-the situation is additionally aggravated by existing borders with turbulent Afghanistan;

-such a union, should it be set up, can fall under the influence of the USA which would surely want to impose their own behaviour on Central Asian heads of state;

– certain structures’ attempts to create anything without Russia and China only create conditions for extra-regional players such as conservative regimes of the Muslim world, USA and probably others, to wish to participate in this process for their own satisfaction.

Let’s briefly look at the above-mentioned points.

First of all, why would an intra-regional bloc necessarily compete with other analogies on the planet in order to be viable? The region has its own inner logic of development regardless of the analogies existing in the world.

Second, is it not the “existing border with turbulent Afghanistan” itself serving as a substantial reason to unite against possible threats and challenges coming from the territory of this turbulent country?

Third, what makes it possible to assume that a united region would necessarily fall under the influence of the USA? According to Kurtov’s reasoning, the region’s countries are not yet under such influence, so why would they fall under the US influence now? Actually, these countries were already uniting during 15 years from 1991 until 2005 but they eventually fell only under the influence of Russia. Yet, due to the irony of fate, even with the Russian membership in CACO the latter could not continue its activities.

Fourth, forcing the participation of Russia or China in Central Asian union with an aim of countering a mythical threat from the US, sounds disrespectful to the five countries of the region which are either seen as the enemies of Russia (China) willing to challenge it together with the US, or seen lacking own will and weak to the point of being in need of a control from outside of the region (by either Russia or US).

In general, the above-mentioned reasoning of Kurtov sounds like an old and over-played vinyl in use for more than a quarter of the century, causing no other feelings but irritation. Certain Russian media and analysts’ excessive geo-politicising of Central Asian state’s self-sufficient uniting attempts damages Russia’s own image, constantly reviving equally old perceptions about the persistence of its imperial ambitions and encroachments.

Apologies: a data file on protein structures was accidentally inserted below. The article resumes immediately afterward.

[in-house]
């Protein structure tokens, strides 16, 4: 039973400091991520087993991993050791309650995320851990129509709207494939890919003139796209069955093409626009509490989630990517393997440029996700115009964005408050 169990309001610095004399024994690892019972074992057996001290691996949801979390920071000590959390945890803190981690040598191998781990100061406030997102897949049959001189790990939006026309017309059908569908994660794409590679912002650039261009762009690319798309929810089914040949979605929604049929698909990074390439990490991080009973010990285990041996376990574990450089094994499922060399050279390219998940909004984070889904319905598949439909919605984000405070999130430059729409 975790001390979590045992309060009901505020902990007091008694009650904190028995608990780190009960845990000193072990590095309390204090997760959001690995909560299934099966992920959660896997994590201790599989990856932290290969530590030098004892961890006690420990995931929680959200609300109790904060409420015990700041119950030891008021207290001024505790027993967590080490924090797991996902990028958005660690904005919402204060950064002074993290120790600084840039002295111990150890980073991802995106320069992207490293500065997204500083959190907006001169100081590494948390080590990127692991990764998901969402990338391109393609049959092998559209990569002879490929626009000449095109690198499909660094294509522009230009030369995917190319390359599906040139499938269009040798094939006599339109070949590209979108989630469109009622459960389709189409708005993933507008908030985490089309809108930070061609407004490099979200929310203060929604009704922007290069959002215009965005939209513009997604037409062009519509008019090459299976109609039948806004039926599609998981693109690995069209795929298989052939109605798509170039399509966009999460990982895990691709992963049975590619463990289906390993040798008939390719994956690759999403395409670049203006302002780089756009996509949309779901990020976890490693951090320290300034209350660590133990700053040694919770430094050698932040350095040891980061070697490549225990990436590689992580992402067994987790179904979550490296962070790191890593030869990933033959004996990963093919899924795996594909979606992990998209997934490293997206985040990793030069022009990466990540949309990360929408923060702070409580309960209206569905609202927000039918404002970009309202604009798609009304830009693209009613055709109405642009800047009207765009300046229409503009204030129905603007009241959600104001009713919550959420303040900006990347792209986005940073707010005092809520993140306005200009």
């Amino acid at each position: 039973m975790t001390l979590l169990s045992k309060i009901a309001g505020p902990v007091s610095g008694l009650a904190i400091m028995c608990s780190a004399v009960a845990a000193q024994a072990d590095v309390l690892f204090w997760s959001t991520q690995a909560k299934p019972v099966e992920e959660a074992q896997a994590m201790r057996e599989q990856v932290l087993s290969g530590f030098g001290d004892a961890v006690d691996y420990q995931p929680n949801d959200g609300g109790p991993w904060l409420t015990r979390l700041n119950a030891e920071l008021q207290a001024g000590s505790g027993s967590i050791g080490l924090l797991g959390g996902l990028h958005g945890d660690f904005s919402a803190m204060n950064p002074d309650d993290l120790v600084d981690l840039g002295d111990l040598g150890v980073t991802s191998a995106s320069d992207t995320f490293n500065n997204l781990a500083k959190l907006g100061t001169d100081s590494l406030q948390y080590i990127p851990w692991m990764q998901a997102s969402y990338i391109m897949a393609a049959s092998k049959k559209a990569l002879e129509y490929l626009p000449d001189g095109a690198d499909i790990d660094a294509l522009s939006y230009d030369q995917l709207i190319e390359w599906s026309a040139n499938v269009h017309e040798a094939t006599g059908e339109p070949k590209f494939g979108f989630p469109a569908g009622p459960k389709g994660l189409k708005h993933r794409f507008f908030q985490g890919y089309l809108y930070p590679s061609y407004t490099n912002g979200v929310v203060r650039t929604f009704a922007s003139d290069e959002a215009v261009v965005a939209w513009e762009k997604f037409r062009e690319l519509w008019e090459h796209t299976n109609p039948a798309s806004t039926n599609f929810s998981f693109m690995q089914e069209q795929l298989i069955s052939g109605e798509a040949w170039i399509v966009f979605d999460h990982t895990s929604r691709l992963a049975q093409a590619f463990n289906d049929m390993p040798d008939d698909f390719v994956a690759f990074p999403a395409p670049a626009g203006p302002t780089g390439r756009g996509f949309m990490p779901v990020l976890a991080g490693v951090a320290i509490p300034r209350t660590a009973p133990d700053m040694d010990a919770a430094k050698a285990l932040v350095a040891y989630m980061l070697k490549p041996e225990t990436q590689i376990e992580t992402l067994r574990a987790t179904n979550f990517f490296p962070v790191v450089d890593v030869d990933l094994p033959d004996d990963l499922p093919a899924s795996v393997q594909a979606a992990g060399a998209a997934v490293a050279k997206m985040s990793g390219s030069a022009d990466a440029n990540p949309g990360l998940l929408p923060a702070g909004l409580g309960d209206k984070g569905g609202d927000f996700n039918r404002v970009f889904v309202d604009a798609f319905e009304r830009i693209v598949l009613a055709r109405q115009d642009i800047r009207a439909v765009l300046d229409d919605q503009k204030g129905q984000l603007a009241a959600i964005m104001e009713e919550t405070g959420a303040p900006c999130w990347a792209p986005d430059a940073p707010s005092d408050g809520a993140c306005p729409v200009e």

Strangely, as if they were anticipating the possible unfavorable remarks from Russia, the leaders of the five Central Asian countries had cautiously and modestly called their meeting a “consulting” one. So what did they consult about?

According to the Ministry of Foreign Affairs of the Republic of Uzbekistan, the summit discussed the matters of political, economic and humanitarian cooperation between the countries; joint counteraction to terrorism, extremism, drug and arms trafficking; and the strengthening of security and stability in Central Asia. It was emphasized that Central Asia is not only a single space geographically and geopolitically, but also culturally and as a civilization. Therefore, it is necessary to pay special attention to the issue of development of cooperation between the states, which not only will ensure a sustainable development of the region, but also allow to fully use the industrial, investment and intellectual potential of our countries. The heads of state also discussed a rational use of the water resources and the elimination of the Aral Sea ecological disaster’s consequences. But the main result of the meeting is, certainly, the fact that it took place after a multiannual break.